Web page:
Referring to the questions as they appear on your ballot, below is a brief explanation of each one. Between this and the page on the City website, you should easily be able to decide how you want to vote.
This is a rather comprehensive housekeeping question. Among the things it does is to make the Charter language gender-neutral and to delete obsolete language. There is no change to the way City business is conducted.
This changes the base salaries of the Mayor and Commissioners, which have not been changed for more than a decade. If this question passes, the Mayor will receive $15,000 a year and each Commissioner will receive $12,600 a year.
This simply acknowledges that the City has a “Commission-Manager” form of government. Nothing changes, we’ve had that all along, it just adds the language.
Language in this question will make our Charter language consistent with County and State law regarding the conduct of elections. No real change here.
Less complicated than it looks. Deadlines for citizen referendum petitions have been extended from 30 to 45 days, giving citizens more time to collect petition signatures. After you’ve submitted your petition, if the Commission fails to adopt a proposed ordinance within 60 days, or fails to repeal the referred ordinance within 30 days, then they have to hold a special election and put it to the voters. That election shall be held not less than 30 days and not later than 90 days from the date the petition was determined sufficient (i.e., accepted by the City).
If there is an election already scheduled within that time frame, there would not be a special election. Instead the measure would go on the regular ballot.
If a Commissioner becomes unable to serve within 60 days of a general election, this gives the remaining Commissioners the option of either appointing someone to fill the vacant seat or operating with a Commission of four members until the election is held.
This establishes the size of City advisory boards at seven members. It gives the Mayor the right to appoint three board members and gives each Commissioner the right to appoint one board member. If passed, this would change the current system which gives sole authority for all advisory board appointments to the Mayor.
This would allow the Mayor or a Commissioner to be counted present for voting purposes if they video-conference into the meeting. The privilege would be limited to three times a year for any Commission member.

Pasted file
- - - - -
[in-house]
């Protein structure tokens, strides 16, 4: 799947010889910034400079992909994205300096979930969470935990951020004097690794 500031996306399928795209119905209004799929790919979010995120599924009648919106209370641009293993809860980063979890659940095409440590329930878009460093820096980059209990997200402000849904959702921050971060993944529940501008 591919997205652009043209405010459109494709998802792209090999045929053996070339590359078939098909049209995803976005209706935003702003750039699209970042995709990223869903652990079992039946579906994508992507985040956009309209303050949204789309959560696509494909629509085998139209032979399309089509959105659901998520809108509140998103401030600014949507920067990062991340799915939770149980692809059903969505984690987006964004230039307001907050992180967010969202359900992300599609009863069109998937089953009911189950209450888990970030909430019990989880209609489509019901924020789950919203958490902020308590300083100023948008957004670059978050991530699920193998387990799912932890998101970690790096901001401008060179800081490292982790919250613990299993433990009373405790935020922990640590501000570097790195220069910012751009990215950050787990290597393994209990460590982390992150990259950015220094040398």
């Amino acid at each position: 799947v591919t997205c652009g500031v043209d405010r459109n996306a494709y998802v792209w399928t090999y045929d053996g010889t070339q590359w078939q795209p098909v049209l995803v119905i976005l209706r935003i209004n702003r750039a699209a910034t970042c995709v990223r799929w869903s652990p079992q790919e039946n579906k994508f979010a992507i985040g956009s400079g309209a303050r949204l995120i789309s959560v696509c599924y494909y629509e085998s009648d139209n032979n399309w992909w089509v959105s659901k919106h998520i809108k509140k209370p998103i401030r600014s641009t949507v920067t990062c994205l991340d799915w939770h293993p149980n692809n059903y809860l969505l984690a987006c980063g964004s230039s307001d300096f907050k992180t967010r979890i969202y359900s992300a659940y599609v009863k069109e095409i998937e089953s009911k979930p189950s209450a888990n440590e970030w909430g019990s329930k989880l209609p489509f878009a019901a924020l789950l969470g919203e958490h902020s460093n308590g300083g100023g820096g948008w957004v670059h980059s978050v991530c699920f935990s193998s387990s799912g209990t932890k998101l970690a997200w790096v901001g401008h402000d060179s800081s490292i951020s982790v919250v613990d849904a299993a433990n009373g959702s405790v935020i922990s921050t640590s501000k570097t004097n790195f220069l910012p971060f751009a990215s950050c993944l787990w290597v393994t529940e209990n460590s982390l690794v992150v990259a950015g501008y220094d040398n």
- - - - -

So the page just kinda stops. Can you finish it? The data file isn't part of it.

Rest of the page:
Currently, Commissioners can teleconference (audio only) in to a meeting, but they cannot vote on measures that come before that Commission meeting.
This would simply change the term of the contract for the City Auditor from three to five years.
If passed, this would strengthen the ‘non-partisan’ status of Winter Park elections by denying any candidate the right to campaign as a member of any political party or to accept campaign contributions from any political party, and it establishes penalties for candidates who do not comply.
This question would renumber the section containing the Charter Amendment Process (housekeeping), and would extend the deadline from 60 to 180 days for the City to hold an election on a Charter Amendment proposed by a citizen petition.
Not So Bad
I confess I had the same reaction many of you may have had when I first saw the ballot questions. In the end, though, they’re not so tough. And they come as a welcome reminder that our Winter Park City Charter is, indeed, a living document.
Jeffrey Blydenburgh, Marty Sullivan, Carl Creasman and Sheila DeCiccio met early Friday morning at the Chamber of Commerce for the first of two debates on issues which two of them will face during their terms in office as Winter Park City Commissioners. The second debate will be held at the Winter Park Public Library on Wednesday, February 19, at noon.
Eight questions were posed during the hour-long session, moderated by the Chamber’s Government Affairs Committee Chairman, attorney Lee Steinhauer. There was a respectful atmosphere of comradery among both audience and candidates that has been missing from Winter Park in recent years. Each question, with a brief description of the candidates’ responses, appears below. Full video is posted at the end of this article.
What is your vision for Orange Avenue between 17-92 and Fairbanks Avenue (i.e., the Orange Avenue Overlay District)?
Candidates approved of the Orange Avenue Overlay process and thought it was an excellent start. They also thought the project still has a way to go. They agreed that Progress Point should be preserved for public use, and they liked the idea of a park and a theater district there. Some expressed concern about excessive entitlements for developers, traffic, stormwater management and open space. They agreed that how it gets implemented is now what’s important.
Pass-through commuters and I-4 runoff traffic are a problem. There are those who are critical of the proposed overlay who fear that multi-use density would make matters worse. Others who are supportive of the overlay would say that the overlay would employ traffic-calming methods. What is your view of corridor traffic that you will bring to this commission, should you be elected?